But I never doubted the existence of God, because my mom led me to the faith at a very young age. I prayed at a very young age, and I was taught to memorize the Bible at a very young age. Before I received my public school education, I was strong in my faith and believed in the Lord. The existence of God was as natural to me as the sun rising in the east and setting in the west. It was as natural to me as getting up in the morning. I had no doubts. Though I received a variety of different teachings after I went to school, I actually didn’t doubt God. I think I was mainly influenced by my family, which is very important.
CP: Was it seeing the lives of your parents and their relationships with God that influenced you so much?
Gu: Yes – mainly my mom. When I was little, my dad was a nominal Christian who didn’t truly believe. He only started to take his faith seriously later on, when I was a little older.
CP: Why was there a change for him?
Gu: Probably because there was a conflict. Although my grandparents were believers, my dad went through the Cultural Revolution when he was a child. At the time of the Cultural Revolution, my parents were both in elementary school. It was a very painful experience for them, because they saw their own parents being criticized by our church. This wasn’t necessarily because of faith. At the time, almost everyone was being criticized and denounced for a variety of reasons. For instance, my grandfather on my father’s side was criticized and denounced because they used to be rich people. My grandfather on my father’s side was criticized and denounced because he used to be in business. You could be criticized for any reason.
It was a crazy time then, just a crazy time. It’s very hard for my generation to understand now. My parents’ generation remembers it very well, but their fathers’ generation is reluctant to talk about that experience today because it is too painful for them. My mom and dad told me about some things they saw at that time, but my grandparents do not want to talk about it.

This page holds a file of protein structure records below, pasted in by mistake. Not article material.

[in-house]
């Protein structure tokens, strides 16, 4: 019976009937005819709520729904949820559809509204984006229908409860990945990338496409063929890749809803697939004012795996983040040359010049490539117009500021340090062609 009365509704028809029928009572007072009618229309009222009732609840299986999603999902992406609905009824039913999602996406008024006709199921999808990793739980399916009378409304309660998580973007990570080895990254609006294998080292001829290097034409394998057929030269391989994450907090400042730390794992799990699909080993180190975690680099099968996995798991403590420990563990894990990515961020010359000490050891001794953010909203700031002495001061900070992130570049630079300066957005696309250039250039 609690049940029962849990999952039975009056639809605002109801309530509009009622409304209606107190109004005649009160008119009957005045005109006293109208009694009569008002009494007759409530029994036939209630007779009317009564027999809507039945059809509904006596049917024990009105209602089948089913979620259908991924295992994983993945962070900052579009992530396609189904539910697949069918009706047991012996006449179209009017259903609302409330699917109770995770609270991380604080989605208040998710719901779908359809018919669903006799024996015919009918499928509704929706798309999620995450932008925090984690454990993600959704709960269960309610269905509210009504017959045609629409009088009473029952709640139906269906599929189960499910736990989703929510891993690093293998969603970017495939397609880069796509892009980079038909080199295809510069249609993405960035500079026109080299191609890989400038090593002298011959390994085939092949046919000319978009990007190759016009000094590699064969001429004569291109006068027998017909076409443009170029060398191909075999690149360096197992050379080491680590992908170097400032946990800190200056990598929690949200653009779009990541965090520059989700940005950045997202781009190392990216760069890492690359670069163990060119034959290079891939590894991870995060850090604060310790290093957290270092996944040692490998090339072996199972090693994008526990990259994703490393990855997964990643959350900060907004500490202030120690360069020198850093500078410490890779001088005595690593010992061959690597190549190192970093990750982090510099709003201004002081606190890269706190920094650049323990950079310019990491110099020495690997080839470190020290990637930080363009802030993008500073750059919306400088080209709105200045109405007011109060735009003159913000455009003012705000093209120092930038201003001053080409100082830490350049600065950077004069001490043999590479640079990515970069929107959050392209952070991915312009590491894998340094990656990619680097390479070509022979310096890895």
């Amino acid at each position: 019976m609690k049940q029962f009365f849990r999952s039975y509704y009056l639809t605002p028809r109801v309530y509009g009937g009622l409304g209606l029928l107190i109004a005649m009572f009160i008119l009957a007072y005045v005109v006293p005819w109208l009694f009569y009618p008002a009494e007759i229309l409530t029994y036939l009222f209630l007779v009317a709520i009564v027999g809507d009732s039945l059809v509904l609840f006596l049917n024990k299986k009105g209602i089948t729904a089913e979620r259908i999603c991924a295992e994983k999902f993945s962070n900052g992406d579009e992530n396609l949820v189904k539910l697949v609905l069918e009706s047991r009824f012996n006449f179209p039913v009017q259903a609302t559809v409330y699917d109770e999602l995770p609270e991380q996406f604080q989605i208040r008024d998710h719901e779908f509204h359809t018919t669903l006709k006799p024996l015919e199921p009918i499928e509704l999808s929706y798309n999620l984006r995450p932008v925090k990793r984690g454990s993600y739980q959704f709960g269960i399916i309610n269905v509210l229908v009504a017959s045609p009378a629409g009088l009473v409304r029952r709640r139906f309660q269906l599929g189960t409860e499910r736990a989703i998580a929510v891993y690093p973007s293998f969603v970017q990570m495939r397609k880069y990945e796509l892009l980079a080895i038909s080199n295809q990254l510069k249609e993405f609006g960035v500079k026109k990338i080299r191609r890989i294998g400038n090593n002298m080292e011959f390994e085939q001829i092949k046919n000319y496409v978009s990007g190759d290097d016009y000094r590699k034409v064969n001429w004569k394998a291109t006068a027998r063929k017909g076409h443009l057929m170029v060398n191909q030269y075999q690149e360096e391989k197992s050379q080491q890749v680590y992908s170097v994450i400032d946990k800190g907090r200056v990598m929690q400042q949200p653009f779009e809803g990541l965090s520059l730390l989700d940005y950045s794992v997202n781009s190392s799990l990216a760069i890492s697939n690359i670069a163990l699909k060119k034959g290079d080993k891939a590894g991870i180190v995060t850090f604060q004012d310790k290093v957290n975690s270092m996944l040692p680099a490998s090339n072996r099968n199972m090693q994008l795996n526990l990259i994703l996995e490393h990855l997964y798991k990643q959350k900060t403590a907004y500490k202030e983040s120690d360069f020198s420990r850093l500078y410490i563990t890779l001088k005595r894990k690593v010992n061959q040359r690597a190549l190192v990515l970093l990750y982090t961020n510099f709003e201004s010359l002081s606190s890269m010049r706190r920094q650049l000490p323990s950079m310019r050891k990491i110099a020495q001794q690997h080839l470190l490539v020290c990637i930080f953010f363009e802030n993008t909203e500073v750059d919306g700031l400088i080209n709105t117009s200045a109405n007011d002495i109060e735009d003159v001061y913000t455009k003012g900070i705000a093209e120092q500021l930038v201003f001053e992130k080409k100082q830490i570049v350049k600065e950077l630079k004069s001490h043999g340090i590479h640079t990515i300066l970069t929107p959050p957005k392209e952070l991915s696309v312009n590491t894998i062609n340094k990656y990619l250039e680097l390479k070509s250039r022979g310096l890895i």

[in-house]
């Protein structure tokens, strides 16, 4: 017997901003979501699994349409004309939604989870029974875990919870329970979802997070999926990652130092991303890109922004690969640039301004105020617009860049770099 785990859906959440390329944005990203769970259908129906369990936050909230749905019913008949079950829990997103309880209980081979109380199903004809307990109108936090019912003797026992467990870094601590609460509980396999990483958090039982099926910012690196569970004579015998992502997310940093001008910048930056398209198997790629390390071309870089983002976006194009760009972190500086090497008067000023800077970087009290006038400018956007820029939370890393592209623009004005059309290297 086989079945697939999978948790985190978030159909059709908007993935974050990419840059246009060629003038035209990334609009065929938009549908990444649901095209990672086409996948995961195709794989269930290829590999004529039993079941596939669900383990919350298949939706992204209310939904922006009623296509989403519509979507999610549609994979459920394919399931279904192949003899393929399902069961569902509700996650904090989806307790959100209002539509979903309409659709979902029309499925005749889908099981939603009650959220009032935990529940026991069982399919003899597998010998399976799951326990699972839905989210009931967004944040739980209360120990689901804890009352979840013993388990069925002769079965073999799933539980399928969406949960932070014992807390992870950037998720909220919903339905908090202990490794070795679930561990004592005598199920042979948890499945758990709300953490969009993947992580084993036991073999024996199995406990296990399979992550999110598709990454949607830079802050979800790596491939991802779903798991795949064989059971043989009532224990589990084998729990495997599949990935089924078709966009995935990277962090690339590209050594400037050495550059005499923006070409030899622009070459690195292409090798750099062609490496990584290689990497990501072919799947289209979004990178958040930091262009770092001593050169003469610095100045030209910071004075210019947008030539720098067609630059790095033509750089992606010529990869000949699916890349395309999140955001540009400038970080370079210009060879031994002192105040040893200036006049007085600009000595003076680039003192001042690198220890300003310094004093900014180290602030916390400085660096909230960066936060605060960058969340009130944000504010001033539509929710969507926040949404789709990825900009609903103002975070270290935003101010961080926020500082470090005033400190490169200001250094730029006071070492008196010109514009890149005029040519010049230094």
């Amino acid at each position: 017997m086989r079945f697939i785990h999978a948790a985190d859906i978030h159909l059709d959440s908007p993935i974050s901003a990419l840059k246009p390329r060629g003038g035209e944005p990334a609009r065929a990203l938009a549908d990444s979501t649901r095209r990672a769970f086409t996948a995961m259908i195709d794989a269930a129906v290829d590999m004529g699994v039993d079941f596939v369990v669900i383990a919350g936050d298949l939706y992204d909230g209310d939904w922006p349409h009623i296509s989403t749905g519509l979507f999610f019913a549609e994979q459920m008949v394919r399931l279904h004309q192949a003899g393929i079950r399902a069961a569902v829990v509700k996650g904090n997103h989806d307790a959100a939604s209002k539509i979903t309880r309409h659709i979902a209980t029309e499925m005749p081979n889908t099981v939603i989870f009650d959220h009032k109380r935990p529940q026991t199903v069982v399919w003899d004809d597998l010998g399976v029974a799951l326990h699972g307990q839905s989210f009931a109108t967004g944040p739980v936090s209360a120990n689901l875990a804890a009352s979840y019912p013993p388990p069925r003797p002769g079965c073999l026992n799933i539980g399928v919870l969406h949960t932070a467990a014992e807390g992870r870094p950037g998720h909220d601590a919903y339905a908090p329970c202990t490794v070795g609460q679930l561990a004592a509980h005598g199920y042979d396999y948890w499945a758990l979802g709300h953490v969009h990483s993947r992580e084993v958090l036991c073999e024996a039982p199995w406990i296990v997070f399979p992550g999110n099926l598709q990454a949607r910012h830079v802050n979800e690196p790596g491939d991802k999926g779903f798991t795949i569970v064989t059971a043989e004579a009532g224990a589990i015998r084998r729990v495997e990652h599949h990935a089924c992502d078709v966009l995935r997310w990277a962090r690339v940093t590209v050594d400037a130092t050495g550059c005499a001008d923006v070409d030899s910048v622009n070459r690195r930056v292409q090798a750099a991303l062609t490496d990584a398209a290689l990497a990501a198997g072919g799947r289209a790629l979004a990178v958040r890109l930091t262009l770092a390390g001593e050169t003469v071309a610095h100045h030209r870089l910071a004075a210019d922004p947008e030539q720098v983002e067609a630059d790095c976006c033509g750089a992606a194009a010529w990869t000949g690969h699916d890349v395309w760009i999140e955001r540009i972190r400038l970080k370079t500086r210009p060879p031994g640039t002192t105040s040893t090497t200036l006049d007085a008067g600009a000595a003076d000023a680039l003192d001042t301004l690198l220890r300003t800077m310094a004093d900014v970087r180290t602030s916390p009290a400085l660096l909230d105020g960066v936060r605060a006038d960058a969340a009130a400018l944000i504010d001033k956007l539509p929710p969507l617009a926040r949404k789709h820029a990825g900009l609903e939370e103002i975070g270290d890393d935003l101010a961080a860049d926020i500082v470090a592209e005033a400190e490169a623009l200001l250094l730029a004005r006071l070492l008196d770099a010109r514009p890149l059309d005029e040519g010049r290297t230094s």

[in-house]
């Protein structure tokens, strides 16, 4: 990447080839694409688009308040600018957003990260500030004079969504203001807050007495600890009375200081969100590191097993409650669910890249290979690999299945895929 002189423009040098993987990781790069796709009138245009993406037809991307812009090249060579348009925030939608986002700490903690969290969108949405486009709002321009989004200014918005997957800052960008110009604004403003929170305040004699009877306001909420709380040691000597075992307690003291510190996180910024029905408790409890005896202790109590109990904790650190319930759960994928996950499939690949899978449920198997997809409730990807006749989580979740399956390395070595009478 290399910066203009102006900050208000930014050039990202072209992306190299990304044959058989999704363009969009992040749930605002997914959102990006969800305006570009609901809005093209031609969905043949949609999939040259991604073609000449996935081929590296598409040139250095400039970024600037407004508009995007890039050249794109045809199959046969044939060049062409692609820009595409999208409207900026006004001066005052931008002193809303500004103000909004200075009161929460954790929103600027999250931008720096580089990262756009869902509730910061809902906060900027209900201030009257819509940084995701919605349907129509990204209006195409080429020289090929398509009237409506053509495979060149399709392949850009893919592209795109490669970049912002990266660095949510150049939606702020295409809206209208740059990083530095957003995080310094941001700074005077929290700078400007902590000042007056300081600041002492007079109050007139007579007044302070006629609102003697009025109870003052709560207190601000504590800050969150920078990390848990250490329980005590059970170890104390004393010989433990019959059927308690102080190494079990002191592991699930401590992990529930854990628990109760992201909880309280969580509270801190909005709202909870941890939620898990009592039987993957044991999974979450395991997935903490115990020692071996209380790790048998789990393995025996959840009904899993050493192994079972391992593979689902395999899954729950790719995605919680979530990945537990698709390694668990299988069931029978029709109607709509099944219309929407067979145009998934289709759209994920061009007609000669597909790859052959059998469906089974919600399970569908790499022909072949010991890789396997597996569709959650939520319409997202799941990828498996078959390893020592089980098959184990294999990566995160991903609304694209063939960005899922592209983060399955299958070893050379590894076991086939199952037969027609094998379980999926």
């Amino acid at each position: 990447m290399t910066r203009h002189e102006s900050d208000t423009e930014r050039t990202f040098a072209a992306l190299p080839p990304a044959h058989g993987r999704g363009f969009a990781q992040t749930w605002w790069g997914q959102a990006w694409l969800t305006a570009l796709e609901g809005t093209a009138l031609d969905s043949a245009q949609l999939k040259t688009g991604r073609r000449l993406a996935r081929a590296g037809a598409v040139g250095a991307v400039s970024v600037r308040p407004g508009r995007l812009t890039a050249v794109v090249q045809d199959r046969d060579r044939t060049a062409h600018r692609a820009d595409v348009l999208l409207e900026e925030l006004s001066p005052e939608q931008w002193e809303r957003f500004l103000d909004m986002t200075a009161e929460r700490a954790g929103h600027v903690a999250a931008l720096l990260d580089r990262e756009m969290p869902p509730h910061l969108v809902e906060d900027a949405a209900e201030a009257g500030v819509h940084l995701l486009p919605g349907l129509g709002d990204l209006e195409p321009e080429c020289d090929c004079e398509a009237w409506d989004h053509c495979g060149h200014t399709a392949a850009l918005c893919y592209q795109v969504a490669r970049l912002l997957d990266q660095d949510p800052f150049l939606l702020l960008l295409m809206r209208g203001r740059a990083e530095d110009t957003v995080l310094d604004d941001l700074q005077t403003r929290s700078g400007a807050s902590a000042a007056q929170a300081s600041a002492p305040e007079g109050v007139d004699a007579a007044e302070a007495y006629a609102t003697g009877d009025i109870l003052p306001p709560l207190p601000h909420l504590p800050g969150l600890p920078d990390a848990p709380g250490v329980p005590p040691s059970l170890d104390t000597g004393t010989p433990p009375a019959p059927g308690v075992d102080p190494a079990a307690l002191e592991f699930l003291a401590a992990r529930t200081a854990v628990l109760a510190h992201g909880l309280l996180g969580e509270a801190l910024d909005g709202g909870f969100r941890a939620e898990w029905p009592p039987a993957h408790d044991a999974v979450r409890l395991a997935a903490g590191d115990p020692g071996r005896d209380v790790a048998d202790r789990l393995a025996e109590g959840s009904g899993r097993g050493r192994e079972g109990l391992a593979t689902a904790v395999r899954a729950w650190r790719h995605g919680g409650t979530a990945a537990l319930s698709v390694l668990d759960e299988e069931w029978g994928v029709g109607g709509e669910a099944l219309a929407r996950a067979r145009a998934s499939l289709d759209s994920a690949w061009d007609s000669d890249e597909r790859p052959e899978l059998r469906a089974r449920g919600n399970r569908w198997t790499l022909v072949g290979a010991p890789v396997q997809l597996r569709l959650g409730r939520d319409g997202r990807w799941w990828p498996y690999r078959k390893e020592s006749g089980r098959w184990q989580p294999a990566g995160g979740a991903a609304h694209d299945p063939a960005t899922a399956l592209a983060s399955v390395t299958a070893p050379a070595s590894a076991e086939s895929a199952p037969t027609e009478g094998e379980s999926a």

A lot of people around us, like those who used to be pastors and leaders in churches, were criticized for their faith. They were also beaten very badly, to the point that they were almost dead. That is what I was told. But my own family were not persecuted primarily for reasons of faith.
We think the Cultural Revolution destroyed the faith a lot of Chinese people had in their own country. Before that time, there was Confucius, and there was tradition – but those things were no longer believed in. There had been a faith in Chairman Mao, but that was destroyed, too. So, since the beginning of the Cultural Revolution, the only faith Chinese people have had is money. After the end of that time, people pursued wealth and economic development. Money has probably become the primary faith of Chinese people.
CP: Was your dad like this?
Gu: When he was young, my dad was under the influence of his work environment and sought success in the world. But later on, he changed. In the 1990s, there was a wave of unemployment in China. At that time, his company was closed down, and he lost his job. For several years he stayed home without a job. I think he changed in that time and was humbled. Later on, this allowed him to really seek the faith.
Gu Junqing is a pseudonym for a Chinese believer. Gu grew up in a Christian family and has believed in Christ from an early age. He and his wife have two children.
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Pray for Chinese people to see that money and economic success cannot truly satisfy them.